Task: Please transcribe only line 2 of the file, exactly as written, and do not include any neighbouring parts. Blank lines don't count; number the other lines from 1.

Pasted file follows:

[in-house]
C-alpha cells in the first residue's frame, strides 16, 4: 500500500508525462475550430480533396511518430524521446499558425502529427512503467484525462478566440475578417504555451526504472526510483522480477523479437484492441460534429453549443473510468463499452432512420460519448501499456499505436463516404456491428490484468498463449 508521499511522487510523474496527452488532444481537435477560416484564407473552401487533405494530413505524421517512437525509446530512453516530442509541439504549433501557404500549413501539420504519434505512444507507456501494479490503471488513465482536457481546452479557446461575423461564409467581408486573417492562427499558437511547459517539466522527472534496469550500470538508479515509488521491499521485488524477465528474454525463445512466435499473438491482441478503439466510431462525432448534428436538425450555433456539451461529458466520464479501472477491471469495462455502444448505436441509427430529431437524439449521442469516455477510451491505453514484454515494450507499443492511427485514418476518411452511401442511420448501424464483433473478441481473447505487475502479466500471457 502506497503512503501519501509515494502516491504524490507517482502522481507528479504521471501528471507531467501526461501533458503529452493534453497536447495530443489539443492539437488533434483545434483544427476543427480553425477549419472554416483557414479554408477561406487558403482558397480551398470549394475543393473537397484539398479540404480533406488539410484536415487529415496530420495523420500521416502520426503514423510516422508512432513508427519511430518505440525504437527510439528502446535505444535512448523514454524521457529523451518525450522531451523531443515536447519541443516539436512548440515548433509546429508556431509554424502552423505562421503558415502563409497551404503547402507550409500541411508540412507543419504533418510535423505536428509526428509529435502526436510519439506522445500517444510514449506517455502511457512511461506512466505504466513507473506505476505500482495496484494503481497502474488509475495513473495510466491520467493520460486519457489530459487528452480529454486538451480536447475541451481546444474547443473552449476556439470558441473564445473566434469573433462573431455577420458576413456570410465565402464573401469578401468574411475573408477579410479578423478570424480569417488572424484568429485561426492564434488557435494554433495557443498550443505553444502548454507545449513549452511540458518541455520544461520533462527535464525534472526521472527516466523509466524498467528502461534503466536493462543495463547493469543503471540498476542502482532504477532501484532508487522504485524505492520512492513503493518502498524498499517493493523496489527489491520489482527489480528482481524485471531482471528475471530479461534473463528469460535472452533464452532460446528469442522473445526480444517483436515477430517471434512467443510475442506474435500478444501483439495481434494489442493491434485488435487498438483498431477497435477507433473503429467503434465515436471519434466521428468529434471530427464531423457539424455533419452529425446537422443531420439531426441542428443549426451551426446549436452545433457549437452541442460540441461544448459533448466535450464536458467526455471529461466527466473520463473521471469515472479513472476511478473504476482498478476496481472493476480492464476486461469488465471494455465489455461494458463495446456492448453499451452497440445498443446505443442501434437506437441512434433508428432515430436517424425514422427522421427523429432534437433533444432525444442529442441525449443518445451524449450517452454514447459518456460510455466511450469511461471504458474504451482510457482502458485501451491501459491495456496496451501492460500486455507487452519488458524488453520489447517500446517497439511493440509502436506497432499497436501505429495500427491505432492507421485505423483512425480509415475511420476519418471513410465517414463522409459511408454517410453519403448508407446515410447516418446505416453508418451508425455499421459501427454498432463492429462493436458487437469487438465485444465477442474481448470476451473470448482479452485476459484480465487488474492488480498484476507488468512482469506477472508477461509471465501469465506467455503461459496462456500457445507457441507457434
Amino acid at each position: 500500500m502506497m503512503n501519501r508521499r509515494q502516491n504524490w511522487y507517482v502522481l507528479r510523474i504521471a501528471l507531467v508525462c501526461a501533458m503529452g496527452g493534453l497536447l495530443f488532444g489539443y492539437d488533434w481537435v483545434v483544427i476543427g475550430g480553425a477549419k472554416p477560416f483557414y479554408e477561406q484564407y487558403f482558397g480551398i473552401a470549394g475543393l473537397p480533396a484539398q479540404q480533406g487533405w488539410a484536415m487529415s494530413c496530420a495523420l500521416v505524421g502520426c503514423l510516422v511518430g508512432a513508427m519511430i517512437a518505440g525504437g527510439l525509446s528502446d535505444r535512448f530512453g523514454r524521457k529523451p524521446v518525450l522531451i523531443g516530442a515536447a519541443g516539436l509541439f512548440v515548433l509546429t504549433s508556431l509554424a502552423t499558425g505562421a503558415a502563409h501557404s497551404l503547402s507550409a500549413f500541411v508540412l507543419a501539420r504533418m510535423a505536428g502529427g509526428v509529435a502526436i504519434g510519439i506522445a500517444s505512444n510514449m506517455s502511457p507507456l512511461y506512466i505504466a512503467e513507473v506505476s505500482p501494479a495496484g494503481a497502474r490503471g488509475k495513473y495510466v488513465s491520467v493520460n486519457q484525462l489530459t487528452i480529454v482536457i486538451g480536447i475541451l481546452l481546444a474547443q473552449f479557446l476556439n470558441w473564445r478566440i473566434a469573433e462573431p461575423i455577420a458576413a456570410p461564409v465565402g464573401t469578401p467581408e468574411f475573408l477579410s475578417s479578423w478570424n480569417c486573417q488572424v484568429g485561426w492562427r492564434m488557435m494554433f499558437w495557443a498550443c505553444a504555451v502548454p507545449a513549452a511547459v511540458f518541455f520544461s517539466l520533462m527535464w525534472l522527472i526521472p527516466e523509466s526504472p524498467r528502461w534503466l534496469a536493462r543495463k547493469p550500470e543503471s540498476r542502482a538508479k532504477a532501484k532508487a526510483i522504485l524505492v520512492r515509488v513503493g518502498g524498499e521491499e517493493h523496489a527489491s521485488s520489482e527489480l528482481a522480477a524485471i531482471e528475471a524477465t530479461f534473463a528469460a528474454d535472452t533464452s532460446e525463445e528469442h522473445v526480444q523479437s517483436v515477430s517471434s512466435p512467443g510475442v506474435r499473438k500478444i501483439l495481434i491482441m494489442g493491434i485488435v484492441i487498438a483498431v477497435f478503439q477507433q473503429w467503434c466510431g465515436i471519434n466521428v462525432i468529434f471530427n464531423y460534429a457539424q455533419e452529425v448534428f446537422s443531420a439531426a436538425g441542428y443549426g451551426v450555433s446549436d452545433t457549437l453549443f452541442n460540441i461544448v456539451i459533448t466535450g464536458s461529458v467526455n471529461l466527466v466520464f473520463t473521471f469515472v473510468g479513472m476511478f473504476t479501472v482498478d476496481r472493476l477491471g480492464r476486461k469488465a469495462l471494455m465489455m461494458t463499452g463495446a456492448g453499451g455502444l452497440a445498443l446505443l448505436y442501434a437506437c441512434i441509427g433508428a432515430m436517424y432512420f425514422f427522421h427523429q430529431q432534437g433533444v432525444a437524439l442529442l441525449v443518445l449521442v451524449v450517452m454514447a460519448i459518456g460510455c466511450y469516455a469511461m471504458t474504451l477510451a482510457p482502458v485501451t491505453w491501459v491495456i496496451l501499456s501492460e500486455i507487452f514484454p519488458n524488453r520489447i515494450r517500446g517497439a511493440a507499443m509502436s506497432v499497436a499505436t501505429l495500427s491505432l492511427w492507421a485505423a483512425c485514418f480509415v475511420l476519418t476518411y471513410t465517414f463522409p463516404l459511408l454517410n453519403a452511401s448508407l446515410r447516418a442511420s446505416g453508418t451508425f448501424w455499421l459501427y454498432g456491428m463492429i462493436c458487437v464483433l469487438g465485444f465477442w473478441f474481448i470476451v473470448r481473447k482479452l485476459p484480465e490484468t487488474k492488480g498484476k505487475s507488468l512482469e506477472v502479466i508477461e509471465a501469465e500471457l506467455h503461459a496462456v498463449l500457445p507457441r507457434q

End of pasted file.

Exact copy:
C-alpha cells in the first residue's frame, strides 16, 4: 500500500508525462475550430480533396511518430524521446499558425502529427512503467484525462478566440475578417504555451526504472526510483522480477523479437484492441460534429453549443473510468463499452432512420460519448501499456499505436463516404456491428490484468498463449 508521499511522487510523474496527452488532444481537435477560416484564407473552401487533405494530413505524421517512437525509446530512453516530442509541439504549433501557404500549413501539420504519434505512444507507456501494479490503471488513465482536457481546452479557446461575423461564409467581408486573417492562427499558437511547459517539466522527472534496469550500470538508479515509488521491499521485488524477465528474454525463445512466435499473438491482441478503439466510431462525432448534428436538425450555433456539451461529458466520464479501472477491471469495462455502444448505436441509427430529431437524439449521442469516455477510451491505453514484454515494450507499443492511427485514418476518411452511401442511420448501424464483433473478441481473447505487475502479466500471457 502506497503512503501519501509515494502516491504524490507517482502522481507528479504521471501528471507531467501526461501533458503529452493534453497536447495530443489539443492539437488533434483545434483544427476543427480553425477549419472554416483557414479554408477561406487558403482558397480551398470549394475543393473537397484539398479540404480533406488539410484536415487529415496530420495523420500521416502520426503514423510516422508512432513508427519511430518505440525504437527510439528502446535505444535512448523514454524521457529523451518525450522531451523531443515536447519541443516539436512548440515548433509546429508556431509554424502552423505562421503558415502563409497551404503547402507550409500541411508540412507543419504533418510535423505536428509526428509529435502526436510519439506522445500517444510514449506517455502511457512511461506512466505504466513507473506505476505500482495496484494503481497502474488509475495513473495510466491520467493520460486519457489530459487528452480529454486538451480536447475541451481546444474547443473552449476556439470558441473564445473566434469573433462573431455577420458576413456570410465565402464573401469578401468574411475573408477579410479578423478570424480569417488572424484568429485561426492564434488557435494554433495557443498550443505553444502548454507545449513549452511540458518541455520544461520533462527535464525534472526521472527516466523509466524498467528502461534503466536493462543495463547493469543503471540498476542502482532504477532501484532508487522504485524505492520512492513503493518502498524498499517493493523496489527489491520489482527489480528482481524485471531482471528475471530479461534473463528469460535472452533464452532460446528469442522473445526480444517483436515477430517471434512467443510475442506474435500478444501483439495481434494489442493491434485488435487498438483498431477497435477507433473503429467503434465515436471519434466521428468529434471530427464531423457539424455533419452529425446537422443531420439531426441542428443549426451551426446549436452545433457549437452541442460540441461544448459533448466535450464536458467526455471529461466527466473520463473521471469515472479513472476511478473504476482498478476496481472493476480492464476486461469488465471494455465489455461494458463495446456492448453499451452497440445498443446505443442501434437506437441512434433508428432515430436517424425514422427522421427523429432534437433533444432525444442529442441525449443518445451524449450517452454514447459518456460510455466511450469511461471504458474504451482510457482502458485501451491501459491495456496496451501492460500486455507487452519488458524488453520489447517500446517497439511493440509502436506497432499497436501505429495500427491505432492507421485505423483512425480509415475511420476519418471513410465517414463522409459511408454517410453519403448508407446515410447516418446505416453508418451508425455499421459501427454498432463492429462493436458487437469487438465485444465477442474481448470476451473470448482479452485476459484480465487488474492488480498484476507488468512482469506477472508477461509471465501469465506467455503461459496462456500457445507457441507457434